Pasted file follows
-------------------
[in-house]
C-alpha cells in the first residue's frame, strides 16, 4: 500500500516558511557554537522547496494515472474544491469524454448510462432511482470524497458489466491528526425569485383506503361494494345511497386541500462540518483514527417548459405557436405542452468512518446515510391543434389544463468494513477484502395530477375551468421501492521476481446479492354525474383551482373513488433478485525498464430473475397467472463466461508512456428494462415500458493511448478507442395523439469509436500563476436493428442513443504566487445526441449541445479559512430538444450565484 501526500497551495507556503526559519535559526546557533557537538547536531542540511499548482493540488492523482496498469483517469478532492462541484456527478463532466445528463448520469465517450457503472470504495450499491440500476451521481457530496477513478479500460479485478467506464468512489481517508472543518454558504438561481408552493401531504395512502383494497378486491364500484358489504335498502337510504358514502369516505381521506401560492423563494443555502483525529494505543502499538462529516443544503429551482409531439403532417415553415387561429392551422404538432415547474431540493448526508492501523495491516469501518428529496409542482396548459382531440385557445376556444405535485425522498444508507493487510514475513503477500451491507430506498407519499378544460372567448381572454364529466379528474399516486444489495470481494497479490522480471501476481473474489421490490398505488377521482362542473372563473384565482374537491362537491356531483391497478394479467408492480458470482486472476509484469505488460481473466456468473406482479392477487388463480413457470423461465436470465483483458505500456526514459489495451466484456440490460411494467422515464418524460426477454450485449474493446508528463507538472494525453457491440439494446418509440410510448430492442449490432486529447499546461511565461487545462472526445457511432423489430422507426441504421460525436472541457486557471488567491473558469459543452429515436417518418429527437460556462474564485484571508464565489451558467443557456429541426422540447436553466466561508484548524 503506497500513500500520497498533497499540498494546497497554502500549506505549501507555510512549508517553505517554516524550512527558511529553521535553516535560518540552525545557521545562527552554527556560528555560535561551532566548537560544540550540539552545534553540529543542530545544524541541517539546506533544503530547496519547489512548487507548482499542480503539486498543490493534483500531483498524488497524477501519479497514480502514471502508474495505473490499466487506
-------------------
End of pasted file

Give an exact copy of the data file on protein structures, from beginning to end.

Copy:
[in-house]
C-alpha cells in the first residue's frame, strides 16, 4: 500500500516558511557554537522547496494515472474544491469524454448510462432511482470524497458489466491528526425569485383506503361494494345511497386541500462540518483514527417548459405557436405542452468512518446515510391543434389544463468494513477484502395530477375551468421501492521476481446479492354525474383551482373513488433478485525498464430473475397467472463466461508512456428494462415500458493511448478507442395523439469509436500563476436493428442513443504566487445526441449541445479559512430538444450565484 501526500497551495507556503526559519535559526546557533557537538547536531542540511499548482493540488492523482496498469483517469478532492462541484456527478463532466445528463448520469465517450457503472470504495450499491440500476451521481457530496477513478479500460479485478467506464468512489481517508472543518454558504438561481408552493401531504395512502383494497378486491364500484358489504335498502337510504358514502369516505381521506401560492423563494443555502483525529494505543502499538462529516443544503429551482409531439403532417415553415387561429392551422404538432415547474431540493448526508492501523495491516469501518428529496409542482396548459382531440385557445376556444405535485425522498444508507493487510514475513503477500451491507430506498407519499378544460372567448381572454364529466379528474399516486444489495470481494497479490522480471501476481473474489421490490398505488377521482362542473372563473384565482374537491362537491356531483391497478394479467408492480458470482486472476509484469505488460481473466456468473406482479392477487388463480413457470423461465436470465483483458505500456526514459489495451466484456440490460411494467422515464418524460426477454450485449474493446508528463507538472494525453457491440439494446418509440410510448430492442449490432486529447499546461511565461487545462472526445457511432423489430422507426441504421460525436472541457486557471488567491473558469459543452429515436417518418429527437460556462474564485484571508464565489451558467443557456429541426422540447436553466466561508484548524 503506497500513500500520497498533497499540498494546497497554502500549506505549501507555510512549508517553505517554516524550512527558511529553521535553516535560518540552525545557521545562527552554527556560528555560535561551532566548537560544540550540539552545534553540529543542530545544524541541517539546506533544503530547496519547489512548487507548482499542480503539486498543490493534483500531483498524488497524477501519479497514480502514471502508474495505473490499466487506